These principles are not to be confused for a set of rules. They were created to help people during the difficult process of recovering their autonomy around food so that it becomes a source of nourishment instead of fear, anxiety, or guilt. This process will look different for everyone, as will the length of time it takes to build these skills. It can take anywhere from a couple of months to a year or beyond.
What intuitive eating is not
Intuitive eating tends to provoke a lot of questions, opinions, and misconceptions. While it is not possible to address all of the concerns and misinformation here, it is worth noting that intuitive eating is not a tool for intentional weight loss. Any marketing as such is inconsistent with its principles. Additionally, intuitive eating does not advocate eating whatever you want, whenever you want. It asks that we choose foods that nourish and satisfy us, and nutrition is an important consideration.
To learn more, you can talk to a Health Loft dietitian in Chicago, IL (virtually via our telehealth platform or in person) by calling us at (312) 374-5399 or by scheduling an appointment online. For more tips and fun facts to also check out our Facebook, Instagram, and Twitter pages for more articles on nutrition, physical therapy, and exercise!
Submitted by Emily Guzman
Edited by Alexander Franz
Reviewed by Morgan Murdock, RD
10 principles of intuitive eating. (n.d). Retrieved from https://www.intuitiveeating.org/10-principles-of-intuitive-eating/
Bacon, L., & Aphramor, L. (2011). Weight science: Evaluating the evidence for a paradigm shift. Nutrition Journal, 10, 9. doi:10.1186/1475-2891-10-9
Barraclough, E. L., Hay-Smith, E. J. C., Boucher, S. E., Tylka, T. L., & Horwath, C. C. (2019). Learning to eat intuitively: A qualitative exploration of the experience of mid-age women. Health Psychology Open, 6(1) doi:10.1177/2055102918824064
Barte, J. C. M., ter Bogt, N. C. W., Bogers, R. P., Teixeira, P. J., Blissmer, B., Mori, T. A., & Bemelmans, W. J. E. (2010). Maintenance of weight loss after lifestyle interventions for overweight and obesity, a systematic review. Obesity Reviews: An Official Journal of the International Association for the Study of Obesity, 11(12), 899-906. doi:10.1111/j.1467-789X.2010.00740.x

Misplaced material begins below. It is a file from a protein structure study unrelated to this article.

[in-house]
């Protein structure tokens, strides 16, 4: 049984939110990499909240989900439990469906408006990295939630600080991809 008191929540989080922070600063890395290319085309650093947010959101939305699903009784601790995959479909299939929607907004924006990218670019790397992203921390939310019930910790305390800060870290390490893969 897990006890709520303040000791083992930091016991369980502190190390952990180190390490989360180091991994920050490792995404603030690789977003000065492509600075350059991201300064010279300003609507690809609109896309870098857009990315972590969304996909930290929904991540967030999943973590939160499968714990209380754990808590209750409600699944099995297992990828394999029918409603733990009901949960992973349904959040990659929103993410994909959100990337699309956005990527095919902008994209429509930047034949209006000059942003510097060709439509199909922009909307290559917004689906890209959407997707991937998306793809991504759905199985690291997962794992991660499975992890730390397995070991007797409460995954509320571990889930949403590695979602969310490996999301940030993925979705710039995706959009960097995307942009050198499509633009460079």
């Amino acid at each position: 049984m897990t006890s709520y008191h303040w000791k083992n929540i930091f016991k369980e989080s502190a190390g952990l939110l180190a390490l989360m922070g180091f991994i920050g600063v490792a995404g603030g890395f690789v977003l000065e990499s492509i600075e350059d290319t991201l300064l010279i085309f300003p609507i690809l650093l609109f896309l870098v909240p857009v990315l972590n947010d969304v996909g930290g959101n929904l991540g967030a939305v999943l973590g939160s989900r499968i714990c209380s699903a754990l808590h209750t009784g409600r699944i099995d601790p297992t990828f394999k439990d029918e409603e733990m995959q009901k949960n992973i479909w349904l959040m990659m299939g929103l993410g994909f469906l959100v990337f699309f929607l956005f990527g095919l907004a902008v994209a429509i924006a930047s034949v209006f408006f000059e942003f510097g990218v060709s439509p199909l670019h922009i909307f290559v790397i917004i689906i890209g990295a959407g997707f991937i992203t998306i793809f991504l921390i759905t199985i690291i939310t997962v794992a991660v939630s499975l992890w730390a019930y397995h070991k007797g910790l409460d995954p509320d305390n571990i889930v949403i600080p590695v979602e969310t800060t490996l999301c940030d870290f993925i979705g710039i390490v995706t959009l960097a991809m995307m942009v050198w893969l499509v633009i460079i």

Bégin, C., Carbonneau, E., Gagnon-Girouard, M., Mongeau, L., Paquette, M., Turcotte, M., & Provencher, V. (2019). Eating-related and psychological outcomes of health at every size intervention in health and social services centers across the province of québec. American Journal of Health Promotion: AJHP, 33(2), 248-258. doi:10.1177/0890117118786326
Dugmore, J. A., Winten, C. G., Niven, H. E., & Bauer, J. (2020). Effects of weight-neutral approaches compared with traditional weight-loss approaches on behavioral, physical, and psychological health outcomes: A systematic review and meta-analysis. Nutrition Reviews, 78(1), 39-55. doi:10.1093/nutrit/nuz020
Lowe, M. R., Doshi, S. D., Katterman, S. N., & Feig, E. H. (2013a). Dieting and restrained eating as prospective predictors of weight gain. Frontiers in Psychology, 4, 577. doi:10.3389/fpsyg.2013.00577
Neumark-Sztainer, D., Wall, M., Guo, J., Story, M., Haines, J., & Eisenberg, M. (2006). Obesity, disordered eating, and eating disorders in a longitudinal study of adolescents: How do dieters fare 5 years later? Journal of the American Dietetic Association, 106(4), 559-568. doi:10.1016/j.jada.2006.01.003
Tylka, T. L., Annunziato, R. A., Burgard, D., Daníelsdóttir, S., Shuman, E., Davis, C., & Calogero, R. M. (2014). The weight-inclusive versus weight-normative approach to health: Evaluating the evidence for prioritizing well-being over weight loss. Journal of Obesity, 2014, 983495. doi:10.1155/2014/983495